The Many Ways Retailers Use Coupons to Get You to Spend More

The thrill of making a murderous deal often prevents us from seeing the true mathematics of a situation. Here are some of the ways retailers and brands use coupons and deals to get you to spend more.

Coupons are not always beneficial

Before issuing a coupon code, many online retailers raise all of their prices to full retail. This is especially true of clothing sites like American Eagle, Ann Taylor, Gap, and Old Navy. They often issue a 20% discount coupon that ultimately saves you less than last week’s site-wide sale. Make sure you read the price history and if there are no current sales, the coupon code doesn’t really matter. When shopping online, the real savings are when you can combine a coupon code with a site-wide sale.

Also beware of BOGO coupons such as “buy one get one 50% off”. It turns out that this is a 25% discount coupon in terms of savings. If a retailer regularly has coupons that generate more savings, it’s nothing more than a spending trap.

Coupons make you ignore generics

Don’t assume that a manufacturer’s coupon will automatically give you the best price for a given product. For example, last week I was at the pharmacy with a strict order to buy allergy medicine for our daughter. I was about to buy a Benadryl with a coupon that brought the price down to $ 8 when I noticed the $ 6.50 total equivalent . I went with the generic and threw the coupon in the trash at the door.

It’s easy to get bogged down in the idea that if you have a coupon, you need to use it. A manufacturer’s coupon is only useful if it gives you a better price than all equivalent options. The best price for this version of the product may not be the best price overall.

Coupons you buy may expire

Sites like Groupon and LivingSocial are betting that you buy coupons on a whim and let them expire before maturity. Consider this scenario: You see the killer Groupon with a 50% discount on tandem skydiving and grab the chance to cross him off your wishlist. Then a couple of months pass and you think to yourself, “What the hell did I think I wasn’t jumping out of the plane,” or worse, you completely forget you bought the deal and it is about to expire. This happened to me recently with a golf coupon and I vowed that I would never let it happen again. I have introduced the 30 days rule; If I know I will use the coupon / deal within the next 30 days, I will buy it. But if I am even a little on the fence, I pass by. Then I will place the order as soon as possible and add it to the calendar.

However, if a Groupon or LivingSocial coupon does expire, remember that it is not useless. In fact, it just loses advertising value. For example, if you buy a $ 99 spa package for $ 50 and it expires, you still have a $ 50 credit for that spa – you just need to spend an extra $ 49 for the difference. (Of course, this way you still spend even more money – this is where the unk cost fallacy comes into play, so only spend the difference if it’s worth it!)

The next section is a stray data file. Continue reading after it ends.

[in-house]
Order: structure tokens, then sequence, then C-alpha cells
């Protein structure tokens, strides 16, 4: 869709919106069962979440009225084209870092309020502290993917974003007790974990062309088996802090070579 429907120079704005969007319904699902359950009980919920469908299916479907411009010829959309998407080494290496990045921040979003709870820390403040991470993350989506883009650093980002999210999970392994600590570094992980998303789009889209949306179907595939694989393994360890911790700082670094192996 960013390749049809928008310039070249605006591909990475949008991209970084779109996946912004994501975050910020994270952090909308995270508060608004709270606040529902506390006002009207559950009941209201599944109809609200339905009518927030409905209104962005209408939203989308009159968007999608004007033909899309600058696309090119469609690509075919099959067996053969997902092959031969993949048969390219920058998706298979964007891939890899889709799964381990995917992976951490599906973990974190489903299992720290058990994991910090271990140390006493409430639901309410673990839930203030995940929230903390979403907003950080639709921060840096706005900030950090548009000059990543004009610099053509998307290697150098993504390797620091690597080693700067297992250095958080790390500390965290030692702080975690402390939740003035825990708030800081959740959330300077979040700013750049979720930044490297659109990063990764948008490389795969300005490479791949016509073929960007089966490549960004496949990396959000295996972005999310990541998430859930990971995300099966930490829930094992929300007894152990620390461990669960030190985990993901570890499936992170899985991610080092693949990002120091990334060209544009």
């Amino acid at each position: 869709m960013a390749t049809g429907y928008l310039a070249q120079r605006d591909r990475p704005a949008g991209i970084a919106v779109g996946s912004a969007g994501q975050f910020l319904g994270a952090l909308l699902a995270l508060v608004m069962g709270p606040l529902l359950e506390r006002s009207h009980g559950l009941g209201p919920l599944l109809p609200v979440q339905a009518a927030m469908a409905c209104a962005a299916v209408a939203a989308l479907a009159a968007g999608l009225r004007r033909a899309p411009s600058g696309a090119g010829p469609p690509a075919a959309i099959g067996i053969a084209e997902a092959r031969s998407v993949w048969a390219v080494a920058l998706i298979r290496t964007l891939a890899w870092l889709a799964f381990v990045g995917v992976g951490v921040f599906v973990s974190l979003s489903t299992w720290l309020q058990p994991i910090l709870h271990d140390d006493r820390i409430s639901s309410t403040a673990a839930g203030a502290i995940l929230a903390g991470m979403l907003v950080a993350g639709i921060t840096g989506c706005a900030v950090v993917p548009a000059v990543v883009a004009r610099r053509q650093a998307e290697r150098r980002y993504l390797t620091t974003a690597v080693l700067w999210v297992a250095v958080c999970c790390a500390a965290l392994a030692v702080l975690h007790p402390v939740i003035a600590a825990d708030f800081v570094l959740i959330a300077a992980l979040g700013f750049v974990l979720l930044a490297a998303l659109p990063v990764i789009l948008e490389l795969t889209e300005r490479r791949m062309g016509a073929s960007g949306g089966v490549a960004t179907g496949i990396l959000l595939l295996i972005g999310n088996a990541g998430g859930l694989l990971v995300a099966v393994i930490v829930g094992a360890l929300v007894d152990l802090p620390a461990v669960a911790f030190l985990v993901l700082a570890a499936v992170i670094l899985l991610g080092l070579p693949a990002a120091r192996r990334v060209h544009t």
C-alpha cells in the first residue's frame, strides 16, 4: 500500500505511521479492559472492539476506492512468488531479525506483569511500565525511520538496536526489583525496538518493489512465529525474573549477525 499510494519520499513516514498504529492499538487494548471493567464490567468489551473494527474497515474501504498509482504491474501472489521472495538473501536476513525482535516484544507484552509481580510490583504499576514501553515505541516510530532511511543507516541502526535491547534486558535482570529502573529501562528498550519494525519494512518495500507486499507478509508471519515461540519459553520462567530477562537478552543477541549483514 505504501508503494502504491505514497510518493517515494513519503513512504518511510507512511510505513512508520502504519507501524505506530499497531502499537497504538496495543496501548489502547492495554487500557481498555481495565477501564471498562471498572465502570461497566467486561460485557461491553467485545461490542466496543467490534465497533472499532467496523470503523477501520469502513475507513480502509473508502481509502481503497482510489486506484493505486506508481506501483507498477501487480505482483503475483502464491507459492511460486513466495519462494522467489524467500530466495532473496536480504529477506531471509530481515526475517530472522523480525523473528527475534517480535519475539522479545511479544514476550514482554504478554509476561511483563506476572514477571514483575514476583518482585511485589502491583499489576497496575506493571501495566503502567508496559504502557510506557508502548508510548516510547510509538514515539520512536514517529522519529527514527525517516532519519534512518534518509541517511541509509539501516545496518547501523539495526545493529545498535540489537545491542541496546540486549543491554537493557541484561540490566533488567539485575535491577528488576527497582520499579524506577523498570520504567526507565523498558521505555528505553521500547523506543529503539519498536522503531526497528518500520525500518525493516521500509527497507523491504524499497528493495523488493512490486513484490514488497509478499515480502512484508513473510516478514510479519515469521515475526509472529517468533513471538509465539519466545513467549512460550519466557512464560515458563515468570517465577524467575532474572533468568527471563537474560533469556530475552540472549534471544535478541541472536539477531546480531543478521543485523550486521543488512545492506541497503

Clipping coupons is not the most efficient way to save money

If you use grocery coupons to create a “stock” of groceries and household items, you are probably losing money as a result of the entire transaction. The idea of ​​hoarding 40 bottles of hot sauce and 23 boxes of cereal sounds fine until you appreciate the value of your time. Let’s say you spend 10 hours a week clipping and organizing coupons (extreme coupons often spend more) and that saves you $ 400 a month in your grocery bill. Basically, you value your time at about $ 9 an hour, which is below the minimum wage in most states.

If you don’t like clipping coupons, this is not the best paycheck. If you’re going to be spending 10 hours a week doing this kind of work, consider a more lucrative (and enjoyable) part-time job, or just focus on getting a better paying job altogether.

The $ 49 + 15% Discount Coupon Dilemma

Many coupons require you to purchase a certain amount before getting the discount, which is an obvious trick to get you to spend too much money. Here are a couple of workarounds.

When shopping online, enter the chat and ask politely if they can lift the minimum threshold for you. If your order is in the $ 10-15 range, they will often do so or give you another coupon with no minimum purchase. I have had success on many websites including Lands’ End, Office Depot, Home Depot, and Bass Pro Shops.

When shopping in a store, never come up with one of these coupons unless you’re sure you’re going to hit the minimum. If you do go to a store and decide to use a coupon, consider buying add-ons that you really need or can use as gifts. If you’re lucky, you might want to add items to your purchase to hit the minimum and then try to return unwanted items later without a receipt . You can get store credit, but if it’s a store that you shop at on a fairly regular basis, it’s still a pretty decent payoff.

By understanding how closing deals can change a sponsor’s mindset, you can avoid pitfalls. After all, a deal is only good if you really want the product and are getting it at a sub-par price.


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